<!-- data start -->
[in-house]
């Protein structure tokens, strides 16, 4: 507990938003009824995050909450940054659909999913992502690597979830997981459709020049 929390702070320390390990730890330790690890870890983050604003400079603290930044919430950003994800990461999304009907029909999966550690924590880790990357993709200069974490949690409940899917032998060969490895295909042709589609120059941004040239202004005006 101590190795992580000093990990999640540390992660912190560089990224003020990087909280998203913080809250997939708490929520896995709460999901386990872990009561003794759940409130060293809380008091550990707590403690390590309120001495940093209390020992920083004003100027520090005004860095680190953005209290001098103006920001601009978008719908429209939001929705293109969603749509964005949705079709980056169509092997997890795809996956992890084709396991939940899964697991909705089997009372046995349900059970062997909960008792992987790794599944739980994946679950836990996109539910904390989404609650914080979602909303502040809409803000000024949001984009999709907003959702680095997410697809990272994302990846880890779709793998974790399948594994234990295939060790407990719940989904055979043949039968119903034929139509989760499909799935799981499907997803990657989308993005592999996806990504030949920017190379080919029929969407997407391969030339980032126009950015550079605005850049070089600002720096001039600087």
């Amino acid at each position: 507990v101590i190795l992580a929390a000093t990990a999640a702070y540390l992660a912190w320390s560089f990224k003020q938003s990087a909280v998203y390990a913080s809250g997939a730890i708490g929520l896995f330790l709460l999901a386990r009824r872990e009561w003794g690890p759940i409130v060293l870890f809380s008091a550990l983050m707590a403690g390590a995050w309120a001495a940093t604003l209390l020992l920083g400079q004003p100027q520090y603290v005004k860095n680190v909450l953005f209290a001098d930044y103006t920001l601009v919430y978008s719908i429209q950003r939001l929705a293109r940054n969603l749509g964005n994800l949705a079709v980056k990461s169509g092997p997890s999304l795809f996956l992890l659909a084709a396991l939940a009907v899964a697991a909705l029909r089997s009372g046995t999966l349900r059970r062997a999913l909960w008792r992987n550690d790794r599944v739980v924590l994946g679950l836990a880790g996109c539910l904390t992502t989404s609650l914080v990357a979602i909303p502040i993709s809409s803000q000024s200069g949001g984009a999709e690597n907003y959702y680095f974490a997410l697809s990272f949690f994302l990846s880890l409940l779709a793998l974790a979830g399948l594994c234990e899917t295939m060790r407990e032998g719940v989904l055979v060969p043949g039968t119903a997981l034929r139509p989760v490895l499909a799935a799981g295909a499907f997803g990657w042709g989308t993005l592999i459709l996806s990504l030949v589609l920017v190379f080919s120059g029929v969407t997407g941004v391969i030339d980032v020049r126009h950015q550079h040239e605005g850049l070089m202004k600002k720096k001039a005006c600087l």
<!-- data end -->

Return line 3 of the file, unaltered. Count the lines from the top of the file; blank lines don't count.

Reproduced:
């Amino acid at each position: 507990v101590i190795l992580a929390a000093t990990a999640a702070y540390l992660a912190w320390s560089f990224k003020q938003s990087a909280v998203y390990a913080s809250g997939a730890i708490g929520l896995f330790l709460l999901a386990r009824r872990e009561w003794g690890p759940i409130v060293l870890f809380s008091a550990l983050m707590a403690g390590a995050w309120a001495a940093t604003l209390l020992l920083g400079q004003p100027q520090y603290v005004k860095n680190v909450l953005f209290a001098d930044y103006t920001l601009v919430y978008s719908i429209q950003r939001l929705a293109r940054n969603l749509g964005n994800l949705a079709v980056k990461s169509g092997p997890s999304l795809f996956l992890l659909a084709a396991l939940a009907v899964a697991a909705l029909r089997s009372g046995t999966l349900r059970r062997a999913l909960w008792r992987n550690d790794r599944v739980v924590l994946g679950l836990a880790g996109c539910l904390t992502t989404s609650l914080v990357a979602i909303p502040i993709s809409s803000q000024s200069g949001g984009a999709e690597n907003y959702y680095f974490a997410l697809s990272f949690f994302l990846s880890l409940l779709a793998l974790a979830g399948l594994c234990e899917t295939m060790r407990e032998g719940v989904l055979v060969p043949g039968t119903a997981l034929r139509p989760v490895l499909a799935a799981g295909a499907f997803g990657w042709g989308t993005l592999i459709l996806s990504l030949v589609l920017v190379f080919s120059g029929v969407t997407g941004v391969i030339d980032v020049r126009h950015q550079h040239e605005g850049l070089m202004k600002k720096k001039a005006c600087l």